Obviously, many names can be mentioned, but three of the most prominent to be mentioned in this connection are John Locke, Adam Smith, and John Stuart Mill. I would first mention all three of them. John Locke is famous for giving a strong natural rights argument for a broadly free-market, democratic-republican kind of political system. John Stuart Mill is famous for giving a more utilitarian argument for a liberal capitalist kind of society. Adam Smith, of course, is the great name involved in developing the first generation of free-market economics with his On the Wealth of Nations, published in 1776.
Now, let us ask the same question on the other side. When we think about socialism, communism, and more authoritarian forms of government, what big-name intellectuals are most associated with developing those ideas in the modern world? Again, many names could be mentioned, but three of the most prominent ones that should be mentioned are Georg Hegel, Karl Marx, and Friedrich Nietzsche. Hegel wrote in the early part of nineteenth century, Marx wrote in the middle part of the nineteenth century, and Nietzsche wrote toward the end of the nineteenth century.
Now, let us ask the follow-up question: What do John Locke, Adam Smith, and John Stuart Mill all have in common? Two things. All three of them are British and all three of them are philosophers. All three of them are part of a broad movement of intellectuals that dominated British philosophy and cultural life — and, by extension, those nations that were influenced by British intellectual culture — from the end of the seventeenth century on through the end of the nineteenth century.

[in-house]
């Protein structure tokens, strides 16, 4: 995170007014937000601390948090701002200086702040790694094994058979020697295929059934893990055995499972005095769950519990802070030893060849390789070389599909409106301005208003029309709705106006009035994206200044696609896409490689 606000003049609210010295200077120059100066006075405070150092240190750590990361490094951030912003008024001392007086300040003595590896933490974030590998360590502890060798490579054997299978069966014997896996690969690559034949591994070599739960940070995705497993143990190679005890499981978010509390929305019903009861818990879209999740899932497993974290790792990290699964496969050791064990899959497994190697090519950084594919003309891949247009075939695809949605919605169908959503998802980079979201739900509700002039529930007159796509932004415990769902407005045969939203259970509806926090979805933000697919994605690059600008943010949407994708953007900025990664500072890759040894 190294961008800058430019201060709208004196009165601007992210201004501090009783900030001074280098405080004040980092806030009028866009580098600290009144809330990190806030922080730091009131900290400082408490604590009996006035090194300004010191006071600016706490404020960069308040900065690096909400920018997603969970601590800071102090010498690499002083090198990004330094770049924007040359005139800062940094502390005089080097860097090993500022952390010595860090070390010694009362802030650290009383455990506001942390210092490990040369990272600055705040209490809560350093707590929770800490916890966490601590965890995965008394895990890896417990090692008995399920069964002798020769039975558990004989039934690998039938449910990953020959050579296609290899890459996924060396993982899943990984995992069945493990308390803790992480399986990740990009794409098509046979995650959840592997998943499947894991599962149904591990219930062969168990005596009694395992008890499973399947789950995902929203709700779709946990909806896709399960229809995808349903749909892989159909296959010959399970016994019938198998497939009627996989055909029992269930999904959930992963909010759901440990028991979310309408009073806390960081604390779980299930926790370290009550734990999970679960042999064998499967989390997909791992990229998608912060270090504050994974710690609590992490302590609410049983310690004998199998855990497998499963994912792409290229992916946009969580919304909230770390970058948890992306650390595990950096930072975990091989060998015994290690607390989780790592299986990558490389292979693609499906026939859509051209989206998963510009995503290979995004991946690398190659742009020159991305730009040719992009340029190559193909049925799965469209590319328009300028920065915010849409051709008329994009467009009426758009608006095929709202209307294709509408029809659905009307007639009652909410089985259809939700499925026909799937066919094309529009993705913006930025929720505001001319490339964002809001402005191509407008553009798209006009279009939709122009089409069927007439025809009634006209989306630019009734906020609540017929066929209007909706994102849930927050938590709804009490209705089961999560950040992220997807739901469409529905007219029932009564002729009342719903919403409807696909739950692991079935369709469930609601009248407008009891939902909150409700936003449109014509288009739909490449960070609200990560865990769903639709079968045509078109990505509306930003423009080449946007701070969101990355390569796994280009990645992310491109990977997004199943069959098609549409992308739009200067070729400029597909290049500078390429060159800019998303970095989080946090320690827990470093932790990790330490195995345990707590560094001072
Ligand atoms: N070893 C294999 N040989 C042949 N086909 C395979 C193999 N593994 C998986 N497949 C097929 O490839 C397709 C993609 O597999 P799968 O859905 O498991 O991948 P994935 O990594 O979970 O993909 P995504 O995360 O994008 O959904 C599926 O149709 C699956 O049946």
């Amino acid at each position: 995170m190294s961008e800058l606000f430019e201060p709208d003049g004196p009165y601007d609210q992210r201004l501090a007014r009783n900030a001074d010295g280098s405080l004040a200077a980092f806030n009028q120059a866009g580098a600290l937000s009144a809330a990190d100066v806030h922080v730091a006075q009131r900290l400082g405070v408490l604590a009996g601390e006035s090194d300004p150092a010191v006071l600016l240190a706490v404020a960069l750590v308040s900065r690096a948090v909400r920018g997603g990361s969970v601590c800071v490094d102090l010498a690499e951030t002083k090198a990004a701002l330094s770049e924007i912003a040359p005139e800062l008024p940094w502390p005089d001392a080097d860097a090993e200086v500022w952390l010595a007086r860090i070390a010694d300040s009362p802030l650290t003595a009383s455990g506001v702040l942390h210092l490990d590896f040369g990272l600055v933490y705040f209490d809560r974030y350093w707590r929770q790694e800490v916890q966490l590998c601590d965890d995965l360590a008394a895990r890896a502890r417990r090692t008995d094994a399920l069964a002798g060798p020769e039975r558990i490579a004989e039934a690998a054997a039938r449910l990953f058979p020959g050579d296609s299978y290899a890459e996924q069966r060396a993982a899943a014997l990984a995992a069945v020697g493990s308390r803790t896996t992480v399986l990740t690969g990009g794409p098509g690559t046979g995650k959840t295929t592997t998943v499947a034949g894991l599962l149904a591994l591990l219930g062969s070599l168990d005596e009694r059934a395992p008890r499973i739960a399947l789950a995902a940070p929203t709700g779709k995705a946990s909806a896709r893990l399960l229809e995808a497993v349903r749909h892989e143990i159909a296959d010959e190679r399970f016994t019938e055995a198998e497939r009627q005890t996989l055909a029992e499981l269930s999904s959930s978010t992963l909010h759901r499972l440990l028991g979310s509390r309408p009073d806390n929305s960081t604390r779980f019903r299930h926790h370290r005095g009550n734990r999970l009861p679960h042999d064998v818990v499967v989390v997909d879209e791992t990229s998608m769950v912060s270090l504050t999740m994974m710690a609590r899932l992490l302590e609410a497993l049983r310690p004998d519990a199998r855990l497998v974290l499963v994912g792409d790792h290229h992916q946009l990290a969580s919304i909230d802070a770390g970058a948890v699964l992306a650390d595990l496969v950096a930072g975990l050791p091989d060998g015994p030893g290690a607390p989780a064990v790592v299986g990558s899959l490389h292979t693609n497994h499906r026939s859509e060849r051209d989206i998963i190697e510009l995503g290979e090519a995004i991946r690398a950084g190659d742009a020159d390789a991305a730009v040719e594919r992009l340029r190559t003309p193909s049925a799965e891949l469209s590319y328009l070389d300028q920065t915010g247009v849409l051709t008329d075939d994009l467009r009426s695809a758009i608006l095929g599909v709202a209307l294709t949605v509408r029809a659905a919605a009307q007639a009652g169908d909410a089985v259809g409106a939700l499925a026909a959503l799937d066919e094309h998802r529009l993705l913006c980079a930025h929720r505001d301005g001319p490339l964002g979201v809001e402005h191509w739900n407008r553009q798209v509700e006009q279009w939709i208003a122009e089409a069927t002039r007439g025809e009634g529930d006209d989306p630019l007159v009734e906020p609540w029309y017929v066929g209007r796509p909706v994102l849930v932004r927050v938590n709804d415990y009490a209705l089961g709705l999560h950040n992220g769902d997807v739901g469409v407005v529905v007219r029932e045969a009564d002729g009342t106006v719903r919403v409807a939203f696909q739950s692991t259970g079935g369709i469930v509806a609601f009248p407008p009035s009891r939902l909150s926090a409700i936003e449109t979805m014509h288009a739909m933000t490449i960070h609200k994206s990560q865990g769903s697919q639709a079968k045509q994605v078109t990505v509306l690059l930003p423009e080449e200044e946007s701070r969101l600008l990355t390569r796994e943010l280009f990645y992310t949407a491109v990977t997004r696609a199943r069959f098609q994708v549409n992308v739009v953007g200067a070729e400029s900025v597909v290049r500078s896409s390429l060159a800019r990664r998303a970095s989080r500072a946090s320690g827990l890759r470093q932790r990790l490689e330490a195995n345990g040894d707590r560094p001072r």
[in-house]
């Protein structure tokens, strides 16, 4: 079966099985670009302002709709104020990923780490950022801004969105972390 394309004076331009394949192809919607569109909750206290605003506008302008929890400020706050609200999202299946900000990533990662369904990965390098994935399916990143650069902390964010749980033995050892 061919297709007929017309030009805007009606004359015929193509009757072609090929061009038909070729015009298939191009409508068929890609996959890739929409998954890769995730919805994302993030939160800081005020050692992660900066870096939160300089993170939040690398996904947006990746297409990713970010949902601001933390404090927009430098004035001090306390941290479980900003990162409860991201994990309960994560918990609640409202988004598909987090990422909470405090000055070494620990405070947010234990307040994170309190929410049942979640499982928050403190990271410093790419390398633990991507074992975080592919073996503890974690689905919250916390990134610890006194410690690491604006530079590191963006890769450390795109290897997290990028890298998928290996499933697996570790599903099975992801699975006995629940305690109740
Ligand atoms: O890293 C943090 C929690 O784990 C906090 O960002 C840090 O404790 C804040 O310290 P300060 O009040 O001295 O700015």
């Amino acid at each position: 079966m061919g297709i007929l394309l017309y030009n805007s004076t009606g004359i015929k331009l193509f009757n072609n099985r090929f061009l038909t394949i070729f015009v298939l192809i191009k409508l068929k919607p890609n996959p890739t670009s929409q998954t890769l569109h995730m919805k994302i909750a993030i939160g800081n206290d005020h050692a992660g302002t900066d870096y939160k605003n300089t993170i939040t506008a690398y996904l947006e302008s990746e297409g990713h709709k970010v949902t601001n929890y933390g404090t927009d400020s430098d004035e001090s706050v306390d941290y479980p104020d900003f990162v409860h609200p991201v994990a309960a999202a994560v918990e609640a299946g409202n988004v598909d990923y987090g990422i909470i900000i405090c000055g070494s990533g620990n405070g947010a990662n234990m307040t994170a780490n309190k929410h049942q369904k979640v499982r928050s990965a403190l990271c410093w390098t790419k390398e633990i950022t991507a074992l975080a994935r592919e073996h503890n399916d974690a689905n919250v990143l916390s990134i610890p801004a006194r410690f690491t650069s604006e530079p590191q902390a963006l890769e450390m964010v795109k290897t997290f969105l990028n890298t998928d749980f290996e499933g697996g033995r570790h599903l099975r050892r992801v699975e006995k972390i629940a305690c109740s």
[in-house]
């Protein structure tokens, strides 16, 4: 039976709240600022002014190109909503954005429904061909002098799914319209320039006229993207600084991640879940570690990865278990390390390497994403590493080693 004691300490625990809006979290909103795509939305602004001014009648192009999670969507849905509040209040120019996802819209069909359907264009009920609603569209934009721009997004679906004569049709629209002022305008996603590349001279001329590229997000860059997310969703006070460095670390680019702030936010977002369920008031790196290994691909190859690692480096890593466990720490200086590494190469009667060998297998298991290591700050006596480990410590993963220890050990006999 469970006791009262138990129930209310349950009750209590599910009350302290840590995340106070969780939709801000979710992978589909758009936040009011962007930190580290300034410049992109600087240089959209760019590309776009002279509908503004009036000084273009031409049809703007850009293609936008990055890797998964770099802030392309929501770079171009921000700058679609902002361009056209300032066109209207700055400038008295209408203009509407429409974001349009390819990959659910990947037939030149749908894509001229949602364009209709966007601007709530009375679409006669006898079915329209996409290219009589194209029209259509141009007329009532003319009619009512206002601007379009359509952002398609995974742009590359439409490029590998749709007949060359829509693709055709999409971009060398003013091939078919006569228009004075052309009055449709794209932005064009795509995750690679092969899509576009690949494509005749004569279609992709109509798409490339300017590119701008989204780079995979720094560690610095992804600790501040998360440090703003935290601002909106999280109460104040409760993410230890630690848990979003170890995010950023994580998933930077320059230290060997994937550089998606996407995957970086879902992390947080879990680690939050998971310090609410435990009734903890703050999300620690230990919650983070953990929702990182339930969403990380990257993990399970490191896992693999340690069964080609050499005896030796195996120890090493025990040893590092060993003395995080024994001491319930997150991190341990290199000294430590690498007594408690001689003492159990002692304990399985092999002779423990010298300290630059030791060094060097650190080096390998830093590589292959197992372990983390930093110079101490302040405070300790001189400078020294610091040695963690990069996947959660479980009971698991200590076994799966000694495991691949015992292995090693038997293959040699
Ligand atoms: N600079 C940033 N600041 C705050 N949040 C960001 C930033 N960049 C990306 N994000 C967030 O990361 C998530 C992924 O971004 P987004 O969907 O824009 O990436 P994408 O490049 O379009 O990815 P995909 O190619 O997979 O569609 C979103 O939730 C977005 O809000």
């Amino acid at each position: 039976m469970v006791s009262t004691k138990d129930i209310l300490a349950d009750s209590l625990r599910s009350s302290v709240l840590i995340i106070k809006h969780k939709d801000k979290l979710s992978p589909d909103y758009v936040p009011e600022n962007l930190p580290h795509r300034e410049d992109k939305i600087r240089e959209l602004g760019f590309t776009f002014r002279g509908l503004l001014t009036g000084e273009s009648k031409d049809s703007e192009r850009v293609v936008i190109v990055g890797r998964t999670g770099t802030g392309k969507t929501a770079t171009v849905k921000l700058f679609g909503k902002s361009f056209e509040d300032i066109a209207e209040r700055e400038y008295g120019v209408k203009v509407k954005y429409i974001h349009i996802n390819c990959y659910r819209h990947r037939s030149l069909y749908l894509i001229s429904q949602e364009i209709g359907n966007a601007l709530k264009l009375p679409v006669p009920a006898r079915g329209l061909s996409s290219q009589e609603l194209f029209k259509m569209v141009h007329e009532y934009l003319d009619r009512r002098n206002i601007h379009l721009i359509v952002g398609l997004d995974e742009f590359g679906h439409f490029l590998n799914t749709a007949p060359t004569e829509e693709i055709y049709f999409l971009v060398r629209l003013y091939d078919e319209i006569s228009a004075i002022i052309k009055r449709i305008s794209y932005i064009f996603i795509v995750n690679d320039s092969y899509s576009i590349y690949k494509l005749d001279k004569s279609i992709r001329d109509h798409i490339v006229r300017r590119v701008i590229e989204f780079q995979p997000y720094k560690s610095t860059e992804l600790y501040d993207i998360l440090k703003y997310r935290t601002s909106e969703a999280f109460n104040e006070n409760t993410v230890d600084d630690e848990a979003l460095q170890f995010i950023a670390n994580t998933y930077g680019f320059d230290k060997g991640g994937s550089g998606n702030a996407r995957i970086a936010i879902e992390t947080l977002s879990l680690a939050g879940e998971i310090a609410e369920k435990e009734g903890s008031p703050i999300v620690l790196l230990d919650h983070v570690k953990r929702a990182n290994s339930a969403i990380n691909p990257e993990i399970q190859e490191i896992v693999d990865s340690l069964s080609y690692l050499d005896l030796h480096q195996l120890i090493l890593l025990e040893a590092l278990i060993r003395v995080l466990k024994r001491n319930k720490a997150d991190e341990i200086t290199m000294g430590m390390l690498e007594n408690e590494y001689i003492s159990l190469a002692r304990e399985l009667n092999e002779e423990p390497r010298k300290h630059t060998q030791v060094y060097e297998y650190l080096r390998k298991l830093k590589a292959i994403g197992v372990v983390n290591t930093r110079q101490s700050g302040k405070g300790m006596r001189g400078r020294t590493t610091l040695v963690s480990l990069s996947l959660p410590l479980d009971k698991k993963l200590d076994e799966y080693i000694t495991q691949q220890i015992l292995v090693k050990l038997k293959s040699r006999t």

And now let us ask the same on the other side: What do Georg Hegel, Karl Marx, and Friedrich Nietzsche have in common? All three of them are German intellectuals and all three of them are, again, philosophers. Karl Marx, of course, is well-known for being an economist and a political philosopher, but his Ph.D. degree was in philosophy, and he developed an entire philosophy to support his political and economic system. Friedrich Nietzsche´s degree was in classical philology, but he is most famous for his very philosophical works across a wide range of issues.